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Did the Indo-European people actually view the gods as physical or meta-physical beings beyond the view as archetypes?

If so, does this mean that the Indo-European people were, technically, atheists? Of course, I make no connection to the current wave of atheism, that is a whole other discussion that I want to avoid!

My thinking is that ceremonies and sacrifices alone don't constitute as "religious" activities if your gods are closer to you (not transcendental) than just floating in the sky. Does this make sense or should I explain more?

Edit 1 - Upon the request of Others

I mention Indo-European because it does, in fact, encompass a wide variety of people.

I wanted to start this discussion here because I don't want philosophy to be the main impetus. If the European people thought of their gods as more physical than transcendental, it would imply that the people would consider it to be a way of life rather than religious behavior. Similar situations can be found in the military with "warrior ethos" when young warriors are expected to attend special ceremonies and other abstract forms of sacrifice for the common way of life.

Edit 2 - Interesting Point

The reason I felt necessary to bring it up was that of the idea that the gods and goddesses of old could have been real people or aliens, I don't know. Essentially, it could have been a group of people that were highly influencial in their times to have deserved to stay on peoples lips beyond their deaths. Of course, as all things passed down vocally, stories change and it would have to be our job to not necessarily take stories like the Eleusinian Mysteries too seriously. I liken it to how some of the Japanese, when first laid eyes upon a train, decided to call it a fire-breathing dragon or whatever name they could come up with at the time. The choices of words are made by individual people. However, it doesn't seem to me to point, as evidence, that the Europeans were really religious in the forms that we are used to today with the Abrahamic religions.

The appearance of a god or goddess, as I see it, are representations or real events that have been distorted unintentionally and intentionally, depending on the tongue that spoke. So ceremonies that came forth out of the stories could have just been a social event in remembrance of these gods and goddesses, or significant leaders.

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    My high level answer would be: yes, they were probably incredibly religious, regardless of whether they were worshipping a rock or some sky god. (Archetypes are a recent concept, and represent only one strain of mythological analysis, associated with Carl Jung.) Where it gets cloudy is 5th century Athens with the rise of humanism and post-Socratic philosophy, Plato in particular, who started to re-cast the literal stories as metaphors. Ancient Greek literature has a subversive element which is generally regarded as undermining the gods and leading to humanism. – DukeZhou Jun 5 '17 at 20:59
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    I am not so sure to see your underlying question.. You are asking us if the people who built the pyramids could have been religious? (This is an example). You are asking us if possibly they could have been atheists? – Gibet Jun 6 '17 at 7:23
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    @Numbers682 Not what I asked... What I asked is: Are you interested in what was religion before any form of writing (before the pyramid). When writing is there (during the pyramid). In more modern forms (cathedral time). We can only speculate on religions before any form of writing. But we can easily answer for when there is writing. Hence my "the people who built the pyramid was religious". It is easy to answer this question. – Gibet Jun 6 '17 at 13:15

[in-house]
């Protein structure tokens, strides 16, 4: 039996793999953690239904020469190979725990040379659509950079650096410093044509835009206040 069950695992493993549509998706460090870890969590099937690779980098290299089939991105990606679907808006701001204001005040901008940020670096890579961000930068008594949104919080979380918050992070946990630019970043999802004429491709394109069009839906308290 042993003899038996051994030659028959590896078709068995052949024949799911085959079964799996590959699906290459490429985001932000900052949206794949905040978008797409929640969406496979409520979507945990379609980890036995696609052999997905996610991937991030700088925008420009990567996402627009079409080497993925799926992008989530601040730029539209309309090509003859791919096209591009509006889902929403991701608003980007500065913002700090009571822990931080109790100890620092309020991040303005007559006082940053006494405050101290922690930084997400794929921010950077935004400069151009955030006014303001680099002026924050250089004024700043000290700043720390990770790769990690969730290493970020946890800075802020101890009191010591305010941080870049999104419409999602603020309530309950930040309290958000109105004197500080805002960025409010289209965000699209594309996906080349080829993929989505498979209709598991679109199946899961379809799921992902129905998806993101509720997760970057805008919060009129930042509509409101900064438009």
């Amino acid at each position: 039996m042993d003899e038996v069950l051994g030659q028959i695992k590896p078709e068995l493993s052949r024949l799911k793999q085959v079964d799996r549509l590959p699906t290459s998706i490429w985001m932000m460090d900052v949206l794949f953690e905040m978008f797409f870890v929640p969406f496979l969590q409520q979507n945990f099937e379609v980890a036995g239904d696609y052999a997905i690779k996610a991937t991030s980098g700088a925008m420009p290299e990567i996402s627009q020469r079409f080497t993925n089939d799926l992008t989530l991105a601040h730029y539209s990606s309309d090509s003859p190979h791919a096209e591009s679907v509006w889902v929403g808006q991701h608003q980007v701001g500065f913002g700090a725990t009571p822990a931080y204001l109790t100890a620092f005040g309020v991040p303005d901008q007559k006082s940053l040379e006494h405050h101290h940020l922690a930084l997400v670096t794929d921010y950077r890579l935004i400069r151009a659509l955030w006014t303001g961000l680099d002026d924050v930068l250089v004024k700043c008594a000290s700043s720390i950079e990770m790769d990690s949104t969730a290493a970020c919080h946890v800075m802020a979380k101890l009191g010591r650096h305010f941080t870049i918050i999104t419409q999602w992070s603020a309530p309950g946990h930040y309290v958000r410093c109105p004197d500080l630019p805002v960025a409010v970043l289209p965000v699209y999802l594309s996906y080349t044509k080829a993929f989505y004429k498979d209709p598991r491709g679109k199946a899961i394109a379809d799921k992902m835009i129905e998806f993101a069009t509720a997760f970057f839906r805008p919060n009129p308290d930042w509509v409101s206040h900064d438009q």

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    In the right direction. What I am wondering is that those acts could be a form of religion in one perspective, but a type of cultural/tribal "group-think" in another. The desire to build temples, pyramids, mosques, etc. could be the result of: religion, or a way of life that most of us do not experience now? Good example for the pyramids, but what what was the motivation behind it? – Numbers682 Jun 6 '17 at 13:56
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    @Numbers682 OK, so. It is both easy and hard to answer that. Easy because we have plenty of texts. Hard because: Could you tell what there is in the head of your wife or your children? Just try to imagine when talking about people living 4000 years before us, and from an alien civilization. Will post an answer. – Gibet Jun 6 '17 at 14:55
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There has been a fair bit of work put into Proto-Indo-European religion construction. Some of it is of course arguable, but a lot of it is well-attested enough, and unique enough to Indo-Europeans, that the reconstructions are most likely reasonably accurate.

The existence of any universal common bits, with relatively common names, shows that the people of all the child cultures cared enough about it to teach it to their children over the intervening hundreds of generations.

I would add that the original homeland of the PIE people was likely the Eurasian Steppe. If you've ever spent some time at night on the open prairie, the sky really does not seem that far away at all. Certainly lightning is far more than a metaphysical threat there too, as it likes to strike the tallest thing around, and in terrain without trees, that's often going to be a human.

I suppose one argument one could make against their religious belief is that there seems to be no common word or concept for a priesthood (strongly implying they didn't have any in the modern sense).


I would caution you against thinking that just because gods aren't seen as literal physical beings in a belief system, adherents to that system aren't religious. Many devout modern Christians think exactly that way about their God (He isn't in any one place, but rather in everything.) I've also made a study of the ancestral Osage (really Siouxan) religion, and they essentially viewed their Great Sprit (Wakonda*) as a concept much more like The Force than like a Judeo-Christian God. Yet a visitor from a neighboring tribe once commented on how religious the Osages were, spending an amount of time every day bowing and praying that would put a modern devout Muslim to shame.

* - Important clarification. Most modern Osages I know consider themselves Christian, and if they speak the language consider Wakonda interchangeable with the Christian God. I heard an Osage elder doing this in a native-language prayer just yesterday. When I use past-tense here, I'm referring to what little we know about their pre-conversion religion.